The following article presents the experiment I’ve done as a proof-of-concept. It’s far from being useful and reveals more problems than it solves it does not produce an AST just accepts or rejects the input string, however it may be interesting as an approach and maybe in the future it will be more than just a stupid idea. Continue reading “Parsing textual input with IncQuery”
Most of the time I try to avoid reinventing the wheel. And most of the time I fail and forced to do so. That’s what happened to me when I decided to write my own textual modeling framework. I’ve used (and currently using) Xtext in several projects and tried EMFText once. Both of them are great projects with great possibilities, but I’ve come across a problem which required a different approach. I needed a more dynamic toolkit, where the language is extensible and easier to maintain. Continue reading “Yet another textual modeling framework”
Since I’ve always been interested in computer-aided music notation and a strong proponent of open-source software, I’ve been advocating MuseScore among my fellow musician colleagues since multiple releases. When learning the usage of a new piece of software, questions always pop up about the most common sheet music engraving tasks. When Packt Publishing asked me to review Instant MuseScore, I was eager to see whether this e-book fulfills its promise of being a pragmatic hands-on quickstart guide to the first steps of using MuseScore. Here are some of my thoughts.
Its workflow-oriented structure is very practical (although I would definitely not put the “Barlines and repeats” section into the “Formatting” chapter, especially repeats are clearly not a matter of formatting). The tip about setting the velocity of special notes (e.g. slashes) was new and useful for me. The notes about potential caveats are also helpful and can save a lot of frustration.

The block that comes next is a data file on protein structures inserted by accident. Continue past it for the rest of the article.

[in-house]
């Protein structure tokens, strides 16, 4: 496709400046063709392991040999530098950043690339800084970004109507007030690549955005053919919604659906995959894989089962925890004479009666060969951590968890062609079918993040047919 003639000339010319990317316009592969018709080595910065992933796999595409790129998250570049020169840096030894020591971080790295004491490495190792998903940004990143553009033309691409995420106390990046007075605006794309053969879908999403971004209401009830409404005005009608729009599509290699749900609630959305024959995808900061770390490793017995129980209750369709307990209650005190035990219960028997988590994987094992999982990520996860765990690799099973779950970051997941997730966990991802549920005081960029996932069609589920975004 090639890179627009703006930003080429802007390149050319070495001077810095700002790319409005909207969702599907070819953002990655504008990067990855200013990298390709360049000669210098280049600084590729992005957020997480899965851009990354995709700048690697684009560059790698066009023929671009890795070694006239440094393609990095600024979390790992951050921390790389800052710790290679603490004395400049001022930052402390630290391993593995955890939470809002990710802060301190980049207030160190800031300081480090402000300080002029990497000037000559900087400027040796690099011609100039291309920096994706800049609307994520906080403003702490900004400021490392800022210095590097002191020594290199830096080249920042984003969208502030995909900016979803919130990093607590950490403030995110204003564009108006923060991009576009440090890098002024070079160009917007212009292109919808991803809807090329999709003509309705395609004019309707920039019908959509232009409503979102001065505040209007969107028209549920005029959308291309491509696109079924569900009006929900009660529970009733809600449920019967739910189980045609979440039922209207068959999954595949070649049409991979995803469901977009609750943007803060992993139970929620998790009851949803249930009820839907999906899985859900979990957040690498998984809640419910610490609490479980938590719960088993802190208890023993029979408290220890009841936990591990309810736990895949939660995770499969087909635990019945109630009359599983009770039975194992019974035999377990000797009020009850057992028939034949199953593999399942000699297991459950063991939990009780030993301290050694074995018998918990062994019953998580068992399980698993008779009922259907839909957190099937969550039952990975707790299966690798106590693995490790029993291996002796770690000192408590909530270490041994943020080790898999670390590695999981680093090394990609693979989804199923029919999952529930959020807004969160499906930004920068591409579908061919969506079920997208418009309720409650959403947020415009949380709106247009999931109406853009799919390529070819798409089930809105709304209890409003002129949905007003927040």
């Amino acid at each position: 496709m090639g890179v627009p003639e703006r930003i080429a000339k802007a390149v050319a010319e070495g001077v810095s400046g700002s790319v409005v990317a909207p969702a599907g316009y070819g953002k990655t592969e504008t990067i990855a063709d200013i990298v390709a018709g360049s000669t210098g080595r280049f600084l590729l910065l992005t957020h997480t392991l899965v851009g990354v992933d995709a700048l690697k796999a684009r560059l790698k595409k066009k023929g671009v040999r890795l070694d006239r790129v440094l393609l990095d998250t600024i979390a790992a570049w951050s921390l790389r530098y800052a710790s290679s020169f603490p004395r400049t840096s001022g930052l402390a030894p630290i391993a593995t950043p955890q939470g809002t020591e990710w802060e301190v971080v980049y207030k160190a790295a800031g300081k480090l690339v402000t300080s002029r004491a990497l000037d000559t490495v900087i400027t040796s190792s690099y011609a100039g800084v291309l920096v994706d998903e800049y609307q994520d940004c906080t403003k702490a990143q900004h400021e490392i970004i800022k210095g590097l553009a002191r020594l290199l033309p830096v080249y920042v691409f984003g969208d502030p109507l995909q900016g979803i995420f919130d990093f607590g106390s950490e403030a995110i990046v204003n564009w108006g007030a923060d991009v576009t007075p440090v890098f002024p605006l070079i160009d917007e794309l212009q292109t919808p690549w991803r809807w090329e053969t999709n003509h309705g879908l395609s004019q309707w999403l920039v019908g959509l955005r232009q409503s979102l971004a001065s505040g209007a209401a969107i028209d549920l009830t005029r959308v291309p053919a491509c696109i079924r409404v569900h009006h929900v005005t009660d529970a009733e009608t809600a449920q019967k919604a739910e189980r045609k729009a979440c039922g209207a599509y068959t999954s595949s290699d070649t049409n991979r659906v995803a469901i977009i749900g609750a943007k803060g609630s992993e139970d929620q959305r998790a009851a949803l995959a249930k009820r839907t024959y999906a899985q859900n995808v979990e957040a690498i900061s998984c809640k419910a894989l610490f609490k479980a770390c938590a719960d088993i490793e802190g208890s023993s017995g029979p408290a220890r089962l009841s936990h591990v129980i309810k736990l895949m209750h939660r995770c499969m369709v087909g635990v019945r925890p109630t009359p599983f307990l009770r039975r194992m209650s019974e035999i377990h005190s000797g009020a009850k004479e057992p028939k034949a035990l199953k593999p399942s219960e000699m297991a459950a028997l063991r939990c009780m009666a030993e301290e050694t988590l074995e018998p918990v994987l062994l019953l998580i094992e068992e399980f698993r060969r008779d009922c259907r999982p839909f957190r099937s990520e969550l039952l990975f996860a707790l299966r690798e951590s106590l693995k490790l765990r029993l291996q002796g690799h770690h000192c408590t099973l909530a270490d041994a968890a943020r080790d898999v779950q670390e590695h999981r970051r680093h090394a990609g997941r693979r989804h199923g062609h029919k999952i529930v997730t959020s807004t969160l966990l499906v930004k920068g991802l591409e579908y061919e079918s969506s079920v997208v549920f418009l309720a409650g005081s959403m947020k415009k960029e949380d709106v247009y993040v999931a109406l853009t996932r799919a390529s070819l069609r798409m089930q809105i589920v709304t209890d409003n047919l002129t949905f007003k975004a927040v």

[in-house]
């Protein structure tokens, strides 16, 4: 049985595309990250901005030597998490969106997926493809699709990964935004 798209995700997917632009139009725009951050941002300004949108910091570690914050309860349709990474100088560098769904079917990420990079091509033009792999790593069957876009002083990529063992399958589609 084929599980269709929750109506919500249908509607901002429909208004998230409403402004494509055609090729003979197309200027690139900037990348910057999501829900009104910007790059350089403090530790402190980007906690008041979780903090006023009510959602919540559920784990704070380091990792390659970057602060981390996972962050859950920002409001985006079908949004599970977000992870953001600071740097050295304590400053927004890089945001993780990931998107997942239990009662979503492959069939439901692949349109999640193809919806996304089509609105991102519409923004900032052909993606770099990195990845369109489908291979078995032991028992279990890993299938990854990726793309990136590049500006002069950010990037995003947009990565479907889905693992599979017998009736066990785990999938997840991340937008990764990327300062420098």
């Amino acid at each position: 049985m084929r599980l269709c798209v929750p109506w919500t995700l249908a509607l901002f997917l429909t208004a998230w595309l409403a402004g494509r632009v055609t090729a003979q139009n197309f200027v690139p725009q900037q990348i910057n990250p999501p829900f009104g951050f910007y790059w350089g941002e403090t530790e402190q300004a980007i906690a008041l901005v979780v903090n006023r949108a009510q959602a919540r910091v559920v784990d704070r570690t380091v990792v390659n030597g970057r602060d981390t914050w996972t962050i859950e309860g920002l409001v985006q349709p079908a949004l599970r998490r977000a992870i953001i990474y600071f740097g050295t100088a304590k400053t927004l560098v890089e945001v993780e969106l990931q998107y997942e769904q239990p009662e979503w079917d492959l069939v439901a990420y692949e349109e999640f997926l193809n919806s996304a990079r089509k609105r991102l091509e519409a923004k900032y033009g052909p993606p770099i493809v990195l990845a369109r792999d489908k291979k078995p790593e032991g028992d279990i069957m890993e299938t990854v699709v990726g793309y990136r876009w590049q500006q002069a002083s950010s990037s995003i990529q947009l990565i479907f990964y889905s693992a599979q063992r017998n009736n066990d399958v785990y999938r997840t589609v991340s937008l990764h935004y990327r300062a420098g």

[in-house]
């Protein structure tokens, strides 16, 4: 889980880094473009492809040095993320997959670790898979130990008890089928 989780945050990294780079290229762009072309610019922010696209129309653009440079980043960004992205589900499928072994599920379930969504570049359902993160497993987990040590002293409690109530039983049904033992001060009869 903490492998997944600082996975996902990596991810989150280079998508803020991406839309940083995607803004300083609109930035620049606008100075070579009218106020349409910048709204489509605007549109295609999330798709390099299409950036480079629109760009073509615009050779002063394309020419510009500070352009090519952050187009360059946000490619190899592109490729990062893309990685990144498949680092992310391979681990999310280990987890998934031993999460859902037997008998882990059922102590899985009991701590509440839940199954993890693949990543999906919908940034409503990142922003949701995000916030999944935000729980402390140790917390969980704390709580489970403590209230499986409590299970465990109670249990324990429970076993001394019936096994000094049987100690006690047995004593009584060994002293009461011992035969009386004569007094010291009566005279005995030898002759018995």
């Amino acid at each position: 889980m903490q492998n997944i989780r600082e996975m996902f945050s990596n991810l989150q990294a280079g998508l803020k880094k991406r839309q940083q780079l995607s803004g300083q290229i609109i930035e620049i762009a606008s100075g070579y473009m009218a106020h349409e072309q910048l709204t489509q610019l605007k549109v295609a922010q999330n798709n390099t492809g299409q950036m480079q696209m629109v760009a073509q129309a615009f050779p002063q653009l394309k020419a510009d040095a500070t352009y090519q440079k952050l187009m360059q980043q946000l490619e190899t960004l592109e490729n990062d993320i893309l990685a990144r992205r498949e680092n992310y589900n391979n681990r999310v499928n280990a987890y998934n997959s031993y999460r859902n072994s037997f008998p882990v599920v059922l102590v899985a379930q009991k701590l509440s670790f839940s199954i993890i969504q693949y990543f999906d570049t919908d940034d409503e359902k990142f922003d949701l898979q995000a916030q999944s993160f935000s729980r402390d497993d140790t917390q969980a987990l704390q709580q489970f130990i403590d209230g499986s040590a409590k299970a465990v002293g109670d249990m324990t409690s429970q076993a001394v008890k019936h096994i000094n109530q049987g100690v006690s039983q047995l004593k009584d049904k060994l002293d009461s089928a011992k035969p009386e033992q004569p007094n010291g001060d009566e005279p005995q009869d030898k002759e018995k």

For an “Instant” book which aims to be quickly skimmable, more formatting emphases would be good, as well as indicating the keyboard shortcuts for every command mentioned. The used version of MuseScore could be more prominent because there are major UI changes between new versions.
I would note that ties can be inserted with the numeric plus sign (on most keyboards this character is bound to Shift+3, which is reserved for inserting a third below), and also I think it would be important to emphasize that unfortunately, extracted parts are separate copies, not views (as opposed to MuseScore’s commercial counterparts).
When describing expression anchors, I miss mentioning that they also affect playback obviously, not just the layout of the sheet music. In the lyrics chapter, it would be also worth showing the keyboard shortcut of inserting a space into a syllable. (Though this is not the most common case, it occurs quite frequently in some languages, e.g. in Italian.)
One tiny but apparent technical issue with the PDF version of the e-book: the embedded font does not support the Cmd and the spacer icon.
Although I doubt that a book (especially a printed one) is the most suitable medium for teaching the usage of such a complex application (screencasts are better, the best would be tutorials integrated into the interface of the application itself), if you can afford its not too low price, Instant MuseScore will give you a gentle introduction to this feature-packed but yet maturing program.
Today a new Eclipse version codenamed Kepler was released, with a lot of nice new features, including conflict handling during update, an update user interface for the Marketplace client or various EGit updates (my favorite is the Commit and Push button in the Commit dialog).
About the less visible stuff, in the modeling projects we use, e.g. EMF, Graphiti or Xtext also got some internal updates, resulting in the need to update our projects. As of now, I updated the Xtext Reflective Editor, as a change in EMF 2.9 made it unusable in Kepler.
I often use this tool to debug the Xtext-based parsers that use Xbase and model inferrers, as it displays the generated model using the EMF reflective editors. Version 0.5.5 is a recommended minor update – it works on both newer EMF/Xtext versions, but maintains compatibility with older EMF versions. It is still downloadable from our update site http://eclipse.cubussapiens.hu.
Thanks for all contributors the new, nice features of Kepler (and of course fixes as well). This can become a new platform for new projects for me – the reflective editor update is only the first of them.